Fatigue in patients with systemic lupus erythematosus: the role of dehydroepiandrosterone sulphate.

Research paper by C L CL Overman, A A Hartkamp, E R ER Bossema, M M Bijl, G L R GL Godaert, J W J JW Bijlsma, R H W M RH Derksen, R R Geenen

Indexed on: 01 Sep '12Published on: 01 Sep '12Published in: Lupus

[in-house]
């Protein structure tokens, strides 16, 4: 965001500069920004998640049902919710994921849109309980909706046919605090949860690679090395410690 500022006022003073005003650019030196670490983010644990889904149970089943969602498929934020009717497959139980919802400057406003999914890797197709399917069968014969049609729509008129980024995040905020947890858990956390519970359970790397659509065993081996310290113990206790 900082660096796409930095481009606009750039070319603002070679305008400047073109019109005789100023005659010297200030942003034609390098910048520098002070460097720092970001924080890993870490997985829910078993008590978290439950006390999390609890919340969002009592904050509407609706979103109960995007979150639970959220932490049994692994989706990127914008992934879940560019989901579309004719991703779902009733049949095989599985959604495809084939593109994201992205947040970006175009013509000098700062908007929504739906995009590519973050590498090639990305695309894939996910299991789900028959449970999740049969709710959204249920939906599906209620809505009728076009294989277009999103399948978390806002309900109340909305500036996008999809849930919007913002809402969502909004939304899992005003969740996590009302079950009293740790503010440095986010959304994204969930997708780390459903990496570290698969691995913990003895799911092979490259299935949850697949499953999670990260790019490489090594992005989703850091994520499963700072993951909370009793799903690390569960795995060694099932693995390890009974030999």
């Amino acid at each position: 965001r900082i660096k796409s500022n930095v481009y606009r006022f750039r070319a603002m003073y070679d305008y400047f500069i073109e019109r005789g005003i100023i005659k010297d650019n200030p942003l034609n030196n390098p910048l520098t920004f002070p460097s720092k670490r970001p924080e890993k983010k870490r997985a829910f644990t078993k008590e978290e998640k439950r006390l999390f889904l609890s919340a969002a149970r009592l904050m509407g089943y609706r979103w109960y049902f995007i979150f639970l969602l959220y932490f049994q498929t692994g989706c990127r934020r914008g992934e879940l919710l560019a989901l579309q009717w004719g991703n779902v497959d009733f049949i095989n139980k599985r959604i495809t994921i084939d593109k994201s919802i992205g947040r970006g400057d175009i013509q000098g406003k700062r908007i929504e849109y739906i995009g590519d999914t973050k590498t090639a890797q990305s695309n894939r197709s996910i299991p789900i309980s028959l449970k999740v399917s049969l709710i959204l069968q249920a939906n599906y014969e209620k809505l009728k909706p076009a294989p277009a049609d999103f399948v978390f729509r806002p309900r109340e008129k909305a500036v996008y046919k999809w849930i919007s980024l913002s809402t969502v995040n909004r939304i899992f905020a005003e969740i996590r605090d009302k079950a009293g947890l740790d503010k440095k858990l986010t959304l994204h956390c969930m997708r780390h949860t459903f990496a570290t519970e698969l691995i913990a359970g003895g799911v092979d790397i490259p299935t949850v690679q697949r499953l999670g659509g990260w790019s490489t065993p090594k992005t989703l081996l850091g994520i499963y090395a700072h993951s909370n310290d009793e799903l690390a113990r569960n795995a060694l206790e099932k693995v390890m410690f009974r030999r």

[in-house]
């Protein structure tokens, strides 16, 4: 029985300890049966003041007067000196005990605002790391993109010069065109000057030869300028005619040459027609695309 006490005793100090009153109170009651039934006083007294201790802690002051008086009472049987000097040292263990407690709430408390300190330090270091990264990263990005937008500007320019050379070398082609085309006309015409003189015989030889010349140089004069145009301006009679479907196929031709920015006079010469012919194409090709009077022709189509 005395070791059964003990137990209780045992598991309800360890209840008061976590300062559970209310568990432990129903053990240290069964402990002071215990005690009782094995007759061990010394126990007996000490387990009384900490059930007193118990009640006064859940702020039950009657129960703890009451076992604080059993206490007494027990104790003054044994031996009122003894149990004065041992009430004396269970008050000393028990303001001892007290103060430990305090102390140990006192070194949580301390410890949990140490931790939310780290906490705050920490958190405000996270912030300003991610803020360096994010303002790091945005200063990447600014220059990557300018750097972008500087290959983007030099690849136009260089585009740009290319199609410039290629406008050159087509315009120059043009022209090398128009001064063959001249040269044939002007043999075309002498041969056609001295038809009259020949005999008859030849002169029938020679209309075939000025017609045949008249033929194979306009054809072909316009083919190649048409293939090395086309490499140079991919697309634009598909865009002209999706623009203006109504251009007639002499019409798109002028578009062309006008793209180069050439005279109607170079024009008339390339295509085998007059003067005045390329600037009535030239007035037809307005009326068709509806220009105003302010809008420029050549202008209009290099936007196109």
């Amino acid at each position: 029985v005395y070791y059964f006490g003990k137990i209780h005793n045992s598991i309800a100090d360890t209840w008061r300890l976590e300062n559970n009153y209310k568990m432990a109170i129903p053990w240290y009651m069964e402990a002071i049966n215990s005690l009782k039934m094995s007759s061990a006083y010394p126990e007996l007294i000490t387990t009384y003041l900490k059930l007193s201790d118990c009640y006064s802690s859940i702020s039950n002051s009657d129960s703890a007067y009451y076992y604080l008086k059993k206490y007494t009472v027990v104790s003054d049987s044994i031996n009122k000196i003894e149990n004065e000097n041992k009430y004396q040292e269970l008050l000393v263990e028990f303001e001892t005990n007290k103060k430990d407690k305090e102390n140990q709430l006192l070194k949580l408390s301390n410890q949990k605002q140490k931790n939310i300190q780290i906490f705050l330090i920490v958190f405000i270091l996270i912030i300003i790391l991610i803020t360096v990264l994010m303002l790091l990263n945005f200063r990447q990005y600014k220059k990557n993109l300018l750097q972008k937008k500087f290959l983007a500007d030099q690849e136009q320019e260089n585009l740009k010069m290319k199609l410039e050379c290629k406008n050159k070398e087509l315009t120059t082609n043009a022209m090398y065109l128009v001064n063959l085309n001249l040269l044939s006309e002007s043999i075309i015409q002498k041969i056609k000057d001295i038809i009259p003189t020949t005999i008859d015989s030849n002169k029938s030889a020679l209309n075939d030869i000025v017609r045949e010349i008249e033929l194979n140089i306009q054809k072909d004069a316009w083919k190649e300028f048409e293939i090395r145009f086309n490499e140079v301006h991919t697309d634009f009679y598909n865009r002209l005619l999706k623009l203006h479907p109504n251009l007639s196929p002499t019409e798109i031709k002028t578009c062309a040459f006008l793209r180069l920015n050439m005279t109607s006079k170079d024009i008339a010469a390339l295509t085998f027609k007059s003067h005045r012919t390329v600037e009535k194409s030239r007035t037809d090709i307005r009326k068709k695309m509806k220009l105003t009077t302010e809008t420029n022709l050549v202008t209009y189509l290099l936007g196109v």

Fatigue is a major problem in systemic lupus erythematosus (SLE), but the physiological substrate of this fatigue is largely unclear. To examine if low levels of dehydroepiandrosterone (DHEA) and its sulphate DHEAS play a role in SLE fatigue, we compared: 1) DHEAS levels and fatigue between 60 female patients with SLE with low disease activity (31 using, 29 not using prednisone) and 60 age-matched healthy women, and 2) fatigue between patients with SLE with low and normal DHEAS levels. Serum DHEAS levels were determined with an Advantage Chemiluminescense System. The Multidimensional Fatigue Inventory (MFI) was used to assess fatigue. Patients were more fatigued (p ≤ 0.001) than healthy women and more often had below-normal DHEAS levels (p < 0.001). Patients using prednisone with low and normal DHEAS levels reported a similar level of fatigue (p ≥ 0.39). Patients with low DHEAS levels not using prednisone reported less fatigue than those with normal DHEAS levels (p ≤ 0.03). Thus, our results indicate that low DHEAS levels in SLE are not - or even inversely - related to fatigue. After our previous finding that DHEA administration does not reduce fatigue, this result further indicates that low serum DHEA(S) levels alone do not offer an explanation for SLE fatigue.